High School Algebra. Non-credit. June 1 to June 19, M-F, 

9:00 a.m. - 12:00 p.m. Building N, Room 2102. Special fee: 

$225.00. 

Professor Elizabeth Shearn. 

Offered through the Counseling Center, this special course as- 
sists students in gaining confidence in math through instruction 
and practice in the basics of Algebra. The work prepares stu- 
dents for college level math courses. 




a 



'For Your Pleasure, 
A Summer of Fine 
Entertainment Awaits 
You at Tawes Theatre" 



SCHEDULE OF EVENTS 



SESSION I 

THE FIRST AMERICAN 
GUITAR CONGRESS 

Tuesday, June 9 
SIR YEHUDI MENUHIN 
with violinist colleagues in 
a gala opening recital 

Thursday, June 11 
FOLK AND JAZZ FIDDLE 
CONCERT featuring LIZ 
CARROLL, JUNIOR 
DAUGHERTY, THE REALLY 
ECLECTIC STRING QUARTET 
and STRING FEVER 

Saturday, June 13 
Gala Closing Concert conducted by 
SIR YEHUDI MENUHIN 
featuring violin ensembles and an 
orchestra of 200 violins. 

Saturday, June 20 
Rodgers & Hammerstein's 
OKLAHOMA, a fully-staged 
production with orchestra 
from New York 

Saturday, June 17 
PARIS BOYS CHOIR on tour 
from Paris, France, directed by 
Olivier Girault 



Maryland 

Summer 

Institute 

For The 

Creative 

And 

Performing 

Arts 




SESSION II 

THE UNIVERSITY OF 
MARYLAND INTERNATIONAL 
PIANO FESTIVAL 

Sunday, July 12 
SHURA CHERKASSKY 

Monday, July 13 
IVAN MORAVEC 

Tuesday, July 14 
YOURI EGOROV 

Wednesday, July 15 
JOHN BROWNING 

Thursday, July 16 
NIKITA MAGALOFF 

Friday, July 17 
To be announced 

Saturday, July 25 
KYOKO TAKEZAWA, First Prize 
Winner, The International Violin 
Competition of Indianapolis (1986) 
and JEFFREY BIEGEL, First 
Prize Winner, The University of 
Maryland International Piano 
Competition (1985) in a joint recital. 




%\ / Free Parking 
\\ I /Tawes 

j ^A, TAWES THEATRE 



COMPLIMENTARY 
TICKETS 

Students who register for Summer 
Sessions, and students, faculty, staff 
and alumni who purchase a Summer 
Activity Card are eligible for one 
complimentary ticket for each 1986 
performing arts event sponsored by 
the Maryland Summer Institute for 
the Creative and Performing Arts 
listed on the opposite page. 

HOW TO QUALIFY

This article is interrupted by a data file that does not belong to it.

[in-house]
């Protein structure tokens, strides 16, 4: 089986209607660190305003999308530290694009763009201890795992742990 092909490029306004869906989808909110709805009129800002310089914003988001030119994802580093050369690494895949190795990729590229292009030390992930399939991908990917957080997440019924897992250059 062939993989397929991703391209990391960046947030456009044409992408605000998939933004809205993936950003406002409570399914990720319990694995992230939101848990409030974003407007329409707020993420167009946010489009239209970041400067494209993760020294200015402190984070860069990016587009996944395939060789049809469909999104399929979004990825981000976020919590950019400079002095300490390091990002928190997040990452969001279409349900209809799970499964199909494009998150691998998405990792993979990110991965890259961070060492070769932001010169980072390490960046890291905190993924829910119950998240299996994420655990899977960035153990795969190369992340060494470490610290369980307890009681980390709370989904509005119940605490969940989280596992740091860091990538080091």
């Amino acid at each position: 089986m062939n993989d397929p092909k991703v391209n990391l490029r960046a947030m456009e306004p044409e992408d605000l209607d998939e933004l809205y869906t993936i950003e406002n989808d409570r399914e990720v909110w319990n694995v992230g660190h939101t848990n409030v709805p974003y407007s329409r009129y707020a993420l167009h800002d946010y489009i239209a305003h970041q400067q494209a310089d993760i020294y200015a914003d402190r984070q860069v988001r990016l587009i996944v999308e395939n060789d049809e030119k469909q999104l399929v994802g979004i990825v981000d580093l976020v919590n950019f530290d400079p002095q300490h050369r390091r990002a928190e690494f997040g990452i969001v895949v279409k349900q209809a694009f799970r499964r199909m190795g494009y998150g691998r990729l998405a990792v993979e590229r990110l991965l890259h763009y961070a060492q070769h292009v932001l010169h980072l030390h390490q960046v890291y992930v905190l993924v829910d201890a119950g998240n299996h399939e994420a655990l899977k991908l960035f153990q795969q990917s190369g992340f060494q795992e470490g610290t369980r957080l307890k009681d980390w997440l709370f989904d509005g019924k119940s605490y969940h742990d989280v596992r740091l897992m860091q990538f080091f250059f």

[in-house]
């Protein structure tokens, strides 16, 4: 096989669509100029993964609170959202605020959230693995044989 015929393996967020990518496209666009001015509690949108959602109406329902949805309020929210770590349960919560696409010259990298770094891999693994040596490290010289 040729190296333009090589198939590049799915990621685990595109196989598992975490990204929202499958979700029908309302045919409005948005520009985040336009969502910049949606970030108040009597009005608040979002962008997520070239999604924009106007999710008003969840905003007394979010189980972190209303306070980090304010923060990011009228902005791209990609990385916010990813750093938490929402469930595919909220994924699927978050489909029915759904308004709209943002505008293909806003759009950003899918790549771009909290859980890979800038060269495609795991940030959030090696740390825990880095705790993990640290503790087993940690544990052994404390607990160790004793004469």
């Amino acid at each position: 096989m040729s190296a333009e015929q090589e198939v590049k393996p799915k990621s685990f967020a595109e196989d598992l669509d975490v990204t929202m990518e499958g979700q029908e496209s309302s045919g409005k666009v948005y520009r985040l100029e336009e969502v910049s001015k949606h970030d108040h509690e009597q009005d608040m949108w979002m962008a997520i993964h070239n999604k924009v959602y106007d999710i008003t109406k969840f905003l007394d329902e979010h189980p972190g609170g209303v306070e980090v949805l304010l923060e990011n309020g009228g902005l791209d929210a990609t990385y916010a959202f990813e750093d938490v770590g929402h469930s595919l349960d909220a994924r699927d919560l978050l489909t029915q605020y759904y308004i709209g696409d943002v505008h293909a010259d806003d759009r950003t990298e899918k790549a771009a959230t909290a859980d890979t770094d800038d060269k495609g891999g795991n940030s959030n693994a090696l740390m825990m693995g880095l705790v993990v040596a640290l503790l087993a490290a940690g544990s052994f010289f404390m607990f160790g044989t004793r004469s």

Registered Summer Sessions 
students present their Registration 
Card at the Tawes Theatre Box 
Office. Faculty, staff, alumni and 
students not registered for Summer 
Sessions can purchase a Summer 
Activity Card at the cashier's window 
in the South Administration Building, 
and then present the card at the 
Tawes Theatre Box Office 

WHERE AND WHEN 

Tawes Theatre Box Office (open 
Monday through Friday from 
12:30-5:30 pm) will distribute 
complimentary tickets weekly to 
registered Summer Sessions students 
and Summer Activity Card holders 
on a first-come, first-served basis 
beginning Monday, June 1. 



For more information, call 454-4241 or 
454-2201. (All programs subject to 
change. All events in Tawes Theatre 
unless otherwise indicated.) 



H 




"ET T wy y y 




it 



^7^5^/o^ 



'ni&ucan/ 



CONGRESS 



nr 



I » 



LtC 



SIR YEHUDI MENUHIN 

President 

June 9-13, 1987 

The University of Maryland, College Park 
& Washington, DC 



Presented by 

The Maryland Summer Institute 
for the Creative and Performing Arts 

Providing an exposition of the state of the art of violin playing 
in America, the Congress agenda will include symposia, 
lecture-recitals and concerts with leading American artists, 
and exhibitions of instruments, accessories, publications and 
recordings . 

For information: 

Violin Congress. Summer Programs 

University of Maryland 

College Park. Maryland 20742 

(301) 454-5910, 454-4241 



mam*i&ixaxi*aa*. 




m 



/inr\ 



vJuUUU 

THE UNIVERSITY OF MARYLAND 

International 

PIANO FESIWAL 

and 



William Kapell Competition 



Eugene Istomin 

Artistic Director 



Presented by 

The Maryland Summer Institute